Open Source/Freeware Modeling & Mapping
Freely available modeling and mapping programs that are often open source have become an incredible asset in many environmental science fields. Do you want to model the potential impact of a chemical spill or explosion? Use the CAMEO/ALOHA model that was used in the adjacent map (click to enlarge). Do you want to model sea level rise to see if a coastal area will be flooded based on the a climate change scenario in 2050? Use the SLAMM model. Do you want to model potential economic losses associated with various hazards? Use the models discussed in the "Geohazards" section. Do you want to model the spatial distribution of a species? Use a model like MAXENT or dozens of other models that are part of various R packages. Do you want to map the outputs of these models? Sometimes the models are built into an open source mapping platform like the EPA BASINS model or MARPLOT which is used for the CAMEO/ALOHA models. If a mapping platform is not available, then download one of the platforms listed below in the "Open Source GIS" section. I have used a multitude of free and open source models for many projects and they provide researchers with invaluable toolsets that empower us to perform more complex research than we ever have before.
Applying the Models in Research
I have used and published results from free/open source models during my undergraduate, masters, and doctoral degrees, as well as in my current position as an assistant professor. During my undergraduate degree when I began exploring the spatial patterns of tropical cyclones in the North Atlantic basin, I employed a spatial statistics program called Crimestat. The program is often used to analyze the spatial and temporal patterns of crime, but it contains a kernel density function and centrographic statistics that were also very useful for tropical cyclone research. While working towards my masters degree, I investigated multiple habitat suitability, species distribution, and ecological niche models that included GARP, MAXENT, BioMapper/ENFA, Domain/Bioclim, and OpenModeller. I used these models on several biogeography/conservation projects as well as spatial epidemiology/ecology projects, and I have also assisted others in implementing the models for lab assignments, thesis/doctoral projects, grants, and other research endeavors. For my masters thesis I employed the GARP ecological niche model to predict the current and future maximum potential distribution of Bacillus anthracis - the causative agent of anthrax - in Kazakhstan. The image on the right (click to enlarge) shows the major rule-sets (i.e., if/then statements) that GARP developed to predict either the absence or presence of B. anthracis on the landscape. Currently, I am exploring many hazards-related models such as HAZUS-MH and ALOHA that have been previously mentioned as well as a water quality-related model (AQUATOX) that was used in a paper published in the journal Environmental Monitoring and Assessment, and the SLAMM sea level rise model that I employed for grant applications for the Louisiana Sea Grant and Mississippi-Alabama Sea Grant Consortium and a MS thesis project.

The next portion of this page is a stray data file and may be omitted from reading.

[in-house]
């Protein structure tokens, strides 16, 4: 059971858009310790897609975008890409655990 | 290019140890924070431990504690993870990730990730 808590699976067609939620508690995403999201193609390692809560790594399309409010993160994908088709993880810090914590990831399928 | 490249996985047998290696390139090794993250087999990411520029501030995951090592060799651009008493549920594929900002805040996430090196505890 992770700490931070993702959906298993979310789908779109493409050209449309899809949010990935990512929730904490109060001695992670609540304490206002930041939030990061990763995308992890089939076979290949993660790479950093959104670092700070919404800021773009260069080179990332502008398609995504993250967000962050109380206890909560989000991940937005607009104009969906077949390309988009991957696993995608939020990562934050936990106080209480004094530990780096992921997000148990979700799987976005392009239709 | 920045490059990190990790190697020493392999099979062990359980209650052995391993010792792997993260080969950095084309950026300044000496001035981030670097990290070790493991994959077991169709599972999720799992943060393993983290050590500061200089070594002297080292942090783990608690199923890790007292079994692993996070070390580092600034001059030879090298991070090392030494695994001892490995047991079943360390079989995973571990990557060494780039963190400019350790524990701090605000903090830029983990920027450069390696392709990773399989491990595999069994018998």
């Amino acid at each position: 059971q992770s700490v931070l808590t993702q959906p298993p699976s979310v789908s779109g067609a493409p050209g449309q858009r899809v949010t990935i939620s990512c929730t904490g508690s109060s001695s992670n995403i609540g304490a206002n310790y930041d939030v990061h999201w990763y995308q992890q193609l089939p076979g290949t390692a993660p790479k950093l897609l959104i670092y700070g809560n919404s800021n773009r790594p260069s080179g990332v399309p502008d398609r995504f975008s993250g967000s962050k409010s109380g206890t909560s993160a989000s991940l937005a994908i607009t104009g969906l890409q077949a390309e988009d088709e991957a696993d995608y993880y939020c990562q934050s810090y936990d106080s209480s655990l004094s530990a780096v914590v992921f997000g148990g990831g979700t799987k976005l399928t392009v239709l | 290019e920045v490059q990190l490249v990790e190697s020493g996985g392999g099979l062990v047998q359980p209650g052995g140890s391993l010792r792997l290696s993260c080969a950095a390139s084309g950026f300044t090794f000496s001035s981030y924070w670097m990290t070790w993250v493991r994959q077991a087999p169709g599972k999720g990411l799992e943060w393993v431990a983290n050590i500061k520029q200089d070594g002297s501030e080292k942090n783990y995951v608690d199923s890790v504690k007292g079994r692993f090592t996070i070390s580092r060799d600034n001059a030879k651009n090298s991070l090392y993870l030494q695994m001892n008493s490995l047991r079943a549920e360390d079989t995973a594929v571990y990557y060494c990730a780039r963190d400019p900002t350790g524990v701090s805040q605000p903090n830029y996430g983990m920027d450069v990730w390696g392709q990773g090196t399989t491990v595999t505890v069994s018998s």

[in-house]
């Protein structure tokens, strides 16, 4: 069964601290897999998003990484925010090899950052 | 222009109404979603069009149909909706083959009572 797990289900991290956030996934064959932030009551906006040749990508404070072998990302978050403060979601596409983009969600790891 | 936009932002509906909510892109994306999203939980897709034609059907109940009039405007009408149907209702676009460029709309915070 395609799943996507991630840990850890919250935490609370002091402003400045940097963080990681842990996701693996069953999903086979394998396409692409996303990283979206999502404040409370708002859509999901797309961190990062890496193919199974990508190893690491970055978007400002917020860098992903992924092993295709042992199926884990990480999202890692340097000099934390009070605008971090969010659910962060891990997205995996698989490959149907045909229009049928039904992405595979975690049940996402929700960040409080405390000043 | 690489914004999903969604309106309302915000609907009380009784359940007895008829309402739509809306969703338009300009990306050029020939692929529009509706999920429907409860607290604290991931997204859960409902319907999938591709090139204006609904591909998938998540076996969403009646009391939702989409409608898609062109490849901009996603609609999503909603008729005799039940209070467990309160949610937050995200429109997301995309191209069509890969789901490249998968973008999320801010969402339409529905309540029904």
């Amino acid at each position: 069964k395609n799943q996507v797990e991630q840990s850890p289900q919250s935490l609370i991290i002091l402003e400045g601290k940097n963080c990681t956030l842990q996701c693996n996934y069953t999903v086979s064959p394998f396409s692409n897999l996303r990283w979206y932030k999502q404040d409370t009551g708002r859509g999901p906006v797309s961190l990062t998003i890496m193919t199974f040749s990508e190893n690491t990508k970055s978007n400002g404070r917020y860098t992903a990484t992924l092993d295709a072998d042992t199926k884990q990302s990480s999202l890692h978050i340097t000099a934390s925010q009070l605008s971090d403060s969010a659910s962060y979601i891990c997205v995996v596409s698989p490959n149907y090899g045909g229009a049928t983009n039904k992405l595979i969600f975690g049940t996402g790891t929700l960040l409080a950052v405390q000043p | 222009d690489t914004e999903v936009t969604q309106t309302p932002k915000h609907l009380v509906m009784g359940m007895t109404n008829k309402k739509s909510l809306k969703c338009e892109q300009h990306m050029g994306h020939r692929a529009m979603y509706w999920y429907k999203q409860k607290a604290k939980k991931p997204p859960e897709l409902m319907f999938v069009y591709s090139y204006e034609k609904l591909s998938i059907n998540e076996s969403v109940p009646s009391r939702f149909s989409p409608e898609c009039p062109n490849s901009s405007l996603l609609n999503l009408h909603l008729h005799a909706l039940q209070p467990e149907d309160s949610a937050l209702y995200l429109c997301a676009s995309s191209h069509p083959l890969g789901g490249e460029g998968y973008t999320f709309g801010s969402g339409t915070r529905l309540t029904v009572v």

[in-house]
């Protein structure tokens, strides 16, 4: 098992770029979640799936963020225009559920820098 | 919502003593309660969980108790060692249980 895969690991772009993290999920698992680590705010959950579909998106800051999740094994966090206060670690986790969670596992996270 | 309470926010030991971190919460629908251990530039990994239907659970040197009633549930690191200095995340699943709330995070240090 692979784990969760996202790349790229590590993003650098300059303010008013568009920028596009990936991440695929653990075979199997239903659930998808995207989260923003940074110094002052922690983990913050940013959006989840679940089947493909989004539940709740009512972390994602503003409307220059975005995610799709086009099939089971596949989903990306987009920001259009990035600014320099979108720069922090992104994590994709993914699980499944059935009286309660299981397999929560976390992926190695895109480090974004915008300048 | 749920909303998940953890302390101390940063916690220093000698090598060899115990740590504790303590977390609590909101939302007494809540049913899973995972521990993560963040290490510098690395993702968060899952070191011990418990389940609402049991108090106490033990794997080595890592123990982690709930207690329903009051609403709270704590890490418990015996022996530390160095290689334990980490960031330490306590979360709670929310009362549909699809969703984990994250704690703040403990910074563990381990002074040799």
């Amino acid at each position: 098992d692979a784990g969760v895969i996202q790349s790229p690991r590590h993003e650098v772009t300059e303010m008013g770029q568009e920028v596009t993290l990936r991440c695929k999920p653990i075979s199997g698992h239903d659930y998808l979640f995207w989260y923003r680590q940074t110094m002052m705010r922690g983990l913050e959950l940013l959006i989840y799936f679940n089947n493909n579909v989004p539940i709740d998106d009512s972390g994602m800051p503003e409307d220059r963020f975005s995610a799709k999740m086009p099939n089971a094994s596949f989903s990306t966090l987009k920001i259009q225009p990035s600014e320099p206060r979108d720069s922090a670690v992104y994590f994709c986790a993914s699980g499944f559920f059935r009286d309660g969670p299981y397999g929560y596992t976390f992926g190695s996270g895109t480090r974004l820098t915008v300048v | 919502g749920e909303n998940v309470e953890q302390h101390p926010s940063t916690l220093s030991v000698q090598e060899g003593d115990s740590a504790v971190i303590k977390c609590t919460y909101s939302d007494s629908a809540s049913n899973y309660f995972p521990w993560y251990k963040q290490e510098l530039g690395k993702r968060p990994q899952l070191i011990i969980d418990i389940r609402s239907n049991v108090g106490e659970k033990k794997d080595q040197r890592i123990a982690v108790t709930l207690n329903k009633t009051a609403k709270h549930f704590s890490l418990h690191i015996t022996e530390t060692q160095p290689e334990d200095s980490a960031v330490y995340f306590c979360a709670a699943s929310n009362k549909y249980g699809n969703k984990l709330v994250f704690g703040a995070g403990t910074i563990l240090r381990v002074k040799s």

GIS has evolved and the open source revolution has made it accessible to anyone. The GIS platforms shown in the three images above are common and very user-friendly open source mapping tools. The platform on the left is called MapWindow and the specific version that I have used is part of the BASINS system, which includes a feature that allows the user to download hydrology (Hydro-Plus), soils, elevation, land use/land cover, water quality data, station observation data, transportation, political boundaries, and census data for selected watersheds. The platform in the middle is called QGIS and it has become the most widely-used open source GIS platform. Its functionality and ease-of-use rivals the ArcGIS suite. The platform on the right is called DIVA-GIS and I have used this platform to convert environmental layers and run the Domain/Bioclim species distribution models. The DIVA-GIS website is also a valuable source of free spatial data. GRASS and gvSIG are also widely-used open source GIS platforms. GRASS can be used in conjunction with R independently or within the QGIS interface.
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